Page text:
Carrie said...

I just realized I referred to them being on an island. I have no idea if they are on an island or not.

I've been watching too much Lost.

padawansguide said...

According to Jeff Probst, Rob had the flu, a local Samoan flu that hit a lot of the crew - so he wasn't faking...

http://popwatch.ew.com/2010/02/19/jeff-probst-blogs-survivor-heroes-vs-villains-episode-2/

Kelly said...

I was really surprised by how vicious and mean James was in this episode. I never saw his original season and I only vaguely remember him as the guy who left the game becuase of a cut on his finger - he didn't stand out to me at all. I assume from most of the comments that he wasn't like this in the other two seasons? He just struck me as someone who was extremely unstable and I was surprised they would keep bringing someone that powerful and unstable back...

While I don't disagree with Alan's assessment of Colby (his heart just doesn't seem to be in the game like it was the first season he was on) I think he has a bit more spark in this season than the All-Stars. And I loved how he defended Stephenie at the Tribal Council. It kind of got me all swoony and reminded me why I had such a crush on him on the Australia season. Hee!

Jill Mader said...

I have to disagree, I think this was a great episode and that all-stars seasons work great. And, I think Parvati was definitely more likable the second time around. In her first season, she was a flirt with no strategy. Her second time around, she ran the show and proved herself to be one of the strongest strategists in the game.

James went overboard with his ranting, but I think Tom showed some true colors that I don't like. Check out my blog, Couchtime With Jill, to read why.

Hollywoodaholic said...

No one on his team knows Russell's game since this season starting filming less than three weeks after the the last one ended and before it aired. They also haven't shown him searching for any hidden immunity idols yet? Wonder why. My favorite part was the cameraman recreating Boston Rob's POV sway and faint. Stick with the show, Alan, it's classic stuff.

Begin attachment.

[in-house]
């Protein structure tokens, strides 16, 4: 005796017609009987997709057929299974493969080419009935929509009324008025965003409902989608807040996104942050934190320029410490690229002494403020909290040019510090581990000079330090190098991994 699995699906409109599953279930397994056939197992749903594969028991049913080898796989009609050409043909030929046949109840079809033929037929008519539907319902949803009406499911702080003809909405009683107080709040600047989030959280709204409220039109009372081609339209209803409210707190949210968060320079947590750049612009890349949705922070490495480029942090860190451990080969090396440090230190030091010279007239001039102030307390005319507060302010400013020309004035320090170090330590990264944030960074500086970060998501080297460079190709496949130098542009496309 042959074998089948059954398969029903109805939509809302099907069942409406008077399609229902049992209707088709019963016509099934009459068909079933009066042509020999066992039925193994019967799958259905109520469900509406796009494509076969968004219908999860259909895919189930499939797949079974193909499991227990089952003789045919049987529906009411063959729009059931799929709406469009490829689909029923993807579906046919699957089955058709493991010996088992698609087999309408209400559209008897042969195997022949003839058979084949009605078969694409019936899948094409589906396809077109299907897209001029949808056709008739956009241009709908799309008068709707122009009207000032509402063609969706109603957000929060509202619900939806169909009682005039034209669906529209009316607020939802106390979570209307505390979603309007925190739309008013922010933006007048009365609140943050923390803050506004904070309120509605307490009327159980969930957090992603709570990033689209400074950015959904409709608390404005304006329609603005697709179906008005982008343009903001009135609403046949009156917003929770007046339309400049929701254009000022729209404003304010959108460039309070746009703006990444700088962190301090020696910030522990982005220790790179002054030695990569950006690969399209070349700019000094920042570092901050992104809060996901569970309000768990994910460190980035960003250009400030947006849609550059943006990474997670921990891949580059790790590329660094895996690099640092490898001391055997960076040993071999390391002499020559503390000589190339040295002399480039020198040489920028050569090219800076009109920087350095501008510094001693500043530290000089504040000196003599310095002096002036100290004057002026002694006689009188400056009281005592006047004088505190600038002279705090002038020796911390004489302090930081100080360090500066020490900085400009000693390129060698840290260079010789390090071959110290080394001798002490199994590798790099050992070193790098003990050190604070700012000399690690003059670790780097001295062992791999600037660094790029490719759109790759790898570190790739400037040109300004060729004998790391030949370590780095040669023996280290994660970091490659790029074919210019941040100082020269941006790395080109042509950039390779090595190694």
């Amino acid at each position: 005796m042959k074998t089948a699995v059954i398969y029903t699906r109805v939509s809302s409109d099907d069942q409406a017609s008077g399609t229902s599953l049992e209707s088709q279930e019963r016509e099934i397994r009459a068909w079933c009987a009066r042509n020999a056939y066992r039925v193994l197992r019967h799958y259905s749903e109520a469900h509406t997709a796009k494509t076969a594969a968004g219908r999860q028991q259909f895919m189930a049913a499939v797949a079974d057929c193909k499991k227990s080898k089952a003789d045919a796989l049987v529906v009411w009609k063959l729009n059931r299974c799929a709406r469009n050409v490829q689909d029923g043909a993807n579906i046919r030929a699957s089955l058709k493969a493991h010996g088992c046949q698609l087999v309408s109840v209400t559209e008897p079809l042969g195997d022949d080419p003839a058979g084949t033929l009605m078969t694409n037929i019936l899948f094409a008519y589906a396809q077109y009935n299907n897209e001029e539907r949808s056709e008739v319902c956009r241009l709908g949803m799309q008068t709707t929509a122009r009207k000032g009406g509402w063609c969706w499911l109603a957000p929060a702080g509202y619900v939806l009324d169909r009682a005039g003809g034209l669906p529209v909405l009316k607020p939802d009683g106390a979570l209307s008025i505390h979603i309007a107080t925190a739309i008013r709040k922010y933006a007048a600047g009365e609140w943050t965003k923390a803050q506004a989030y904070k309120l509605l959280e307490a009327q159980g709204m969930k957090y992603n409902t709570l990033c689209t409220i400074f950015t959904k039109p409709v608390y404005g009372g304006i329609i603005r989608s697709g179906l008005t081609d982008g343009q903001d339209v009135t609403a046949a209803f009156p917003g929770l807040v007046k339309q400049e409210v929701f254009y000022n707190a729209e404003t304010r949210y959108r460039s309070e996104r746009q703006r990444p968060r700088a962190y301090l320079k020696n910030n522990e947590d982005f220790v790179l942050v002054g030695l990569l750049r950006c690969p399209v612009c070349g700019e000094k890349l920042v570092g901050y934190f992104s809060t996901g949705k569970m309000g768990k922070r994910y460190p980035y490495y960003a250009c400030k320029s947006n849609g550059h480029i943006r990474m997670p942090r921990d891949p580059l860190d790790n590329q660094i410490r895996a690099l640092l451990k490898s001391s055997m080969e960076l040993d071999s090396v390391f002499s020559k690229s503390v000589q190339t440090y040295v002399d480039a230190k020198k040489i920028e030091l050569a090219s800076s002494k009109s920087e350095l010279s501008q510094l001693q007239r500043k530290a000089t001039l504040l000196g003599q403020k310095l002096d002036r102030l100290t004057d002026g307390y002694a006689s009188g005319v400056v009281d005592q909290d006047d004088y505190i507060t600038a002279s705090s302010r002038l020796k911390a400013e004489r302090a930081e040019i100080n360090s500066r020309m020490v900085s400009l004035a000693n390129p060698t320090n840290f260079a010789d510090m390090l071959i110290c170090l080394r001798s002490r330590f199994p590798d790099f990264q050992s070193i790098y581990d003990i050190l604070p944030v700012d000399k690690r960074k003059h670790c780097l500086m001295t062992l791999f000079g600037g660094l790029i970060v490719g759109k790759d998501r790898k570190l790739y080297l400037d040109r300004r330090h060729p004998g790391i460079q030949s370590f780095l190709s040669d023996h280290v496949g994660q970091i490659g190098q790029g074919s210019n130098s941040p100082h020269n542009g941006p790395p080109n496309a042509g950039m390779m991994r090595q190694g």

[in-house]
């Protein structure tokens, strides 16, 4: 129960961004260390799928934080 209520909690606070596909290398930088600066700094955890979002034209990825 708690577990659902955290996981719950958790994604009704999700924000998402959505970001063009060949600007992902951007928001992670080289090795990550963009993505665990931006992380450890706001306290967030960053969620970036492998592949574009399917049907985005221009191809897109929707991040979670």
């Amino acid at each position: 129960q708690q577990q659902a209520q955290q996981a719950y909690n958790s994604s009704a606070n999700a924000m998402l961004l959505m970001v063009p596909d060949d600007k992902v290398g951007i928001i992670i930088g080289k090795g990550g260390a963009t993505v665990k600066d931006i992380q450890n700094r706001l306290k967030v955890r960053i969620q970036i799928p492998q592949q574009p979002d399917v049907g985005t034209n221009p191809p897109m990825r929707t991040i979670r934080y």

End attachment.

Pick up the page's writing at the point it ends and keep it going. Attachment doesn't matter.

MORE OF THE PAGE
amysusanne said...

As much of dick as James was being, the main thing that jumped out at me is that Tom is still the controlling bully he always was on his own season. Everyone loves Tom and I've never really understood that because he's worse than most of the villians combined, probably because he seems to sincerely believe that he is more noble and a better person than the rest of the players. James needed to shut up and stop yelling at Steph. He made his point. But, Tom calling someone else a bully made most of my irritation with James disappear. It didn't help that he and Colby either misunderstood what James was saying or twisted it for their own purposes. That's always an irritating part of tribal council (or the editing of tribal council).

re: the roid rage comment above, that seems a little silly. I didn't see that at all. He seemed rather calm and in control even as he was shouting. James has a bratty outburst at least once every season that he's on. I didn't think his initial gripes were unreasonable, he just kept at it to the point where it became absusive, like many past players. I also didn't see any parallels between the Ben/Jaison incident. There wasn't anything out of the ordinary about last night's tribal council and I certainly saw nothing regarding race or sex come out in it. Just because one player is a black male and one is a white female doesn't mean that their fight has anything to do with that. James and Steph both seemed very "in character" in those moments.